Adiba Khatun looks at the evolving tradition of South Asian bridal dresses.
I’m looking at every aspect of South Asian weddings. In this article, I turn my attention to a key component in every successful wedding – the bride’s dress.
The South Asian wedding dress is a sight to behold. With bright and vibrant designs, it’s easy to tell the bride apart from the guests, no matter how glamorous they are.
Starting with the basics, a traditional bridal dress comes in a stunning shade of red. Very different to the typical white dresses of Western culture. But why is red such an important colour for the South Asian bride? According to the owner of a saree store in London, red is important largely because it is NOT a colour people would wear on a regular basis. ‘The red is just traditional, isn’t it? It’s the only occasion where you could wear red and get away with it.’
This shop owner went on to suggest that the days of wearing red to get married are numbered. ‘People are more open to other colours,’ she reported. ‘The navy velvet, that’s a popular choice these days… shades of orange are quite popular as well.’
Traditional for Western brides, the colour white actually symbolises death and mourning in South Asian culture. Widows and widowers often wear white after the loss of their partner. However, even this tradition seems to be diminishing slowly, with contemporary South Asian designers now starting to use white as a primary colour in bridal clothing designs.
The shape of bridal wear is also changing. The authentically traditional dress type would be a saree but as of the past decade, the lengha has become much more popular. A lengha is typically a two piece outfit consisting of a skirt from the waist down and a sleeved top.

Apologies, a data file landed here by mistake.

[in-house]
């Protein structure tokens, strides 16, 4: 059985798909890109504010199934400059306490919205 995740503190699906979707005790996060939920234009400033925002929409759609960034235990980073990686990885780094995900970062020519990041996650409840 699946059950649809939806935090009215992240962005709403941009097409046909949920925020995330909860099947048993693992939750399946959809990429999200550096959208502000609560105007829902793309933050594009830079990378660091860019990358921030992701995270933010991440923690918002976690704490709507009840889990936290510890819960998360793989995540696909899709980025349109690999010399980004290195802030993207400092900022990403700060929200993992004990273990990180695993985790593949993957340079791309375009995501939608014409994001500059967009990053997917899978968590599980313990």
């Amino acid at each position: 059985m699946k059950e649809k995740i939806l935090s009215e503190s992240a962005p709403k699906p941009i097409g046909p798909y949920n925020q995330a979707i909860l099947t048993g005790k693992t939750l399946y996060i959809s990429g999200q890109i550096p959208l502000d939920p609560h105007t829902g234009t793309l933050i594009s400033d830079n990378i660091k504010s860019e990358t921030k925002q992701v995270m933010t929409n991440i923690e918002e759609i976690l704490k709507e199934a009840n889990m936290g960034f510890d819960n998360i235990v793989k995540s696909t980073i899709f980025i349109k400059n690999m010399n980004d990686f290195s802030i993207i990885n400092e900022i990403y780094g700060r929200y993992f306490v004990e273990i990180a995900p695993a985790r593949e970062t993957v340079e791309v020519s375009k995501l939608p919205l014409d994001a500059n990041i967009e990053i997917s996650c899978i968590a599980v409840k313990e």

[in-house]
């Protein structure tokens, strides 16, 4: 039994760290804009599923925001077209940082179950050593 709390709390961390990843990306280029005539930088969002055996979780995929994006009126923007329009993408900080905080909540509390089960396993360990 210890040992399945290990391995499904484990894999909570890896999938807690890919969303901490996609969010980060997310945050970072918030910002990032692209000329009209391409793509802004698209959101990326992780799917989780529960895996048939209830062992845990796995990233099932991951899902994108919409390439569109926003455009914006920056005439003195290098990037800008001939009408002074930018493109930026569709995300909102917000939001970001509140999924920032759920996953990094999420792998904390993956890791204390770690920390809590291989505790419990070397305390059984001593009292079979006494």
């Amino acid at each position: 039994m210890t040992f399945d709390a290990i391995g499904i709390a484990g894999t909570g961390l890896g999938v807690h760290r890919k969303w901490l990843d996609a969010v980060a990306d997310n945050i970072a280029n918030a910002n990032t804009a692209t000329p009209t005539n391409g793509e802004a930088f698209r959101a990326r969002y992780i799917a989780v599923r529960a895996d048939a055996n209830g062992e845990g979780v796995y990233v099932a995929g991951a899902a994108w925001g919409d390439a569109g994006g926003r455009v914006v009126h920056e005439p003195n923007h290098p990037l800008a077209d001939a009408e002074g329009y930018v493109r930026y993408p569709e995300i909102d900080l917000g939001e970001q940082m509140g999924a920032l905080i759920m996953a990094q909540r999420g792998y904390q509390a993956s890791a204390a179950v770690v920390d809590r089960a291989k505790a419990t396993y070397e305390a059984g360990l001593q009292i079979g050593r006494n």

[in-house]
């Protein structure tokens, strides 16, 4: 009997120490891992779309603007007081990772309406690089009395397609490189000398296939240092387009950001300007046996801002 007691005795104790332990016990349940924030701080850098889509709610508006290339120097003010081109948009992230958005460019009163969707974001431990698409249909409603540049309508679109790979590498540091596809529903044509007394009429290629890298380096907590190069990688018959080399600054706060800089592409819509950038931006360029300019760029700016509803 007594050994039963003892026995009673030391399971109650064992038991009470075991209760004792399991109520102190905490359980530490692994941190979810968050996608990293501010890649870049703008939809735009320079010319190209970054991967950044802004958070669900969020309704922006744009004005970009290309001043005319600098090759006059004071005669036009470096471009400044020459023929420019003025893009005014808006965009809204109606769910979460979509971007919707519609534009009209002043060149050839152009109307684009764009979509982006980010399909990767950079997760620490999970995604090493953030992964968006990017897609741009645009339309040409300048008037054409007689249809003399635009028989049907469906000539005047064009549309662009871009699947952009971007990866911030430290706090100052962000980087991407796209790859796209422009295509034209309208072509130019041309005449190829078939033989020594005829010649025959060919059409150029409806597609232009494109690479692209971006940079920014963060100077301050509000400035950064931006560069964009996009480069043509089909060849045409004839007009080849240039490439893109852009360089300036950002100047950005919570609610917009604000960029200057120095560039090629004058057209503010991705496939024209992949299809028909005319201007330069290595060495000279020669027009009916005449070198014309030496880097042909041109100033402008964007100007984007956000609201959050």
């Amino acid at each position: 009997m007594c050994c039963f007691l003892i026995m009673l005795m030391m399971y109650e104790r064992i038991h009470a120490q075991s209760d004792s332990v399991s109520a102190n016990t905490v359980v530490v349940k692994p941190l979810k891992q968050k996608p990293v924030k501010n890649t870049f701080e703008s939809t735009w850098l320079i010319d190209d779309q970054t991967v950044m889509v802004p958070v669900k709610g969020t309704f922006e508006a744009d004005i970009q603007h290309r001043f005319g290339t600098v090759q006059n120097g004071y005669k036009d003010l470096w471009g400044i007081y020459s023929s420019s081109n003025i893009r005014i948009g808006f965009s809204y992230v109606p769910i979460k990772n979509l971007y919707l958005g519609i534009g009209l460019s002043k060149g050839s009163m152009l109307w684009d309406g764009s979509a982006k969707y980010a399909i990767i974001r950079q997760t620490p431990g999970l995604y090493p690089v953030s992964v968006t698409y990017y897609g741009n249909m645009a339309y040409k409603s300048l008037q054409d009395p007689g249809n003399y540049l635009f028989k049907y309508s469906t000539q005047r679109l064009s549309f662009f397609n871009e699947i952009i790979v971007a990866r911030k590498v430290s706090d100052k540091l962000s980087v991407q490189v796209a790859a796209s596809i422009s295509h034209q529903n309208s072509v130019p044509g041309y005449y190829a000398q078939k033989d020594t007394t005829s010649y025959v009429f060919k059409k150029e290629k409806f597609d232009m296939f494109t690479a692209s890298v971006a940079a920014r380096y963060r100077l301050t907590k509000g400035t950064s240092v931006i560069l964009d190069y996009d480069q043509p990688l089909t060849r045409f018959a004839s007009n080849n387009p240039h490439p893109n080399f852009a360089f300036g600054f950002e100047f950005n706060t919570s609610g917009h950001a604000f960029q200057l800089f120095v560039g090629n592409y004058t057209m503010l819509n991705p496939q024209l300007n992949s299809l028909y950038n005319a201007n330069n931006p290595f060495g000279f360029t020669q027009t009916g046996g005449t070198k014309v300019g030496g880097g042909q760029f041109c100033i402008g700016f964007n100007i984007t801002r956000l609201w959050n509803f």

This combination is also often accompanied by an intricately decorated scarf which is usually placed on the bride’s head. This three piece outfit differs greatly from the saree, which is comprised of a single piece of rectangular fabric, up to eight meters long.
Though sarees are becoming less popular as bridal wear, the actual saree itself has remained a staple fashion statement amongst South Asians. Sarees are notorious for being incredibly hard to wear and take a significant time just to prepare.
After being wrapped around the waist several times, a pleat is created and secured into the fabric. The next step is to drag the remaining fabric over your shoulders and let it hang fashionably, although hanging the final piece over your head is also acceptable.
It might sound simple enough. But it’s much more mysterious than it sounds. Try it and you’ll see!
A quarter of a century ago Mrs Khanom, previously featured in Rising East, wore a simple red saree on her wedding day. But Mrs Khanom did keep up with the fashion of the time by having her saree lined with tinsel.
Mrs Khanom’s wedding dress cost her ‘only £300’. Quite different to current prices which start at £1200 – the absolute minimum for a single dress. But it’s not all down to inflation. The hike in price also reflects advances in the detail and delicacy of today’s dresses which have progressed from what is now considered simple thread work to complex jewel embellishments.
Mrs Begum, who got married three years ago, wore a slightly less traditional dress. Still donning the bridal red, instead of wearing a saree, she decided to go for the lengha. Her dress cost £1500 – still on the cheaper side of what is now available.
Traditional or not, saree or lengha, the wedding just won’t be special without that perfect dress.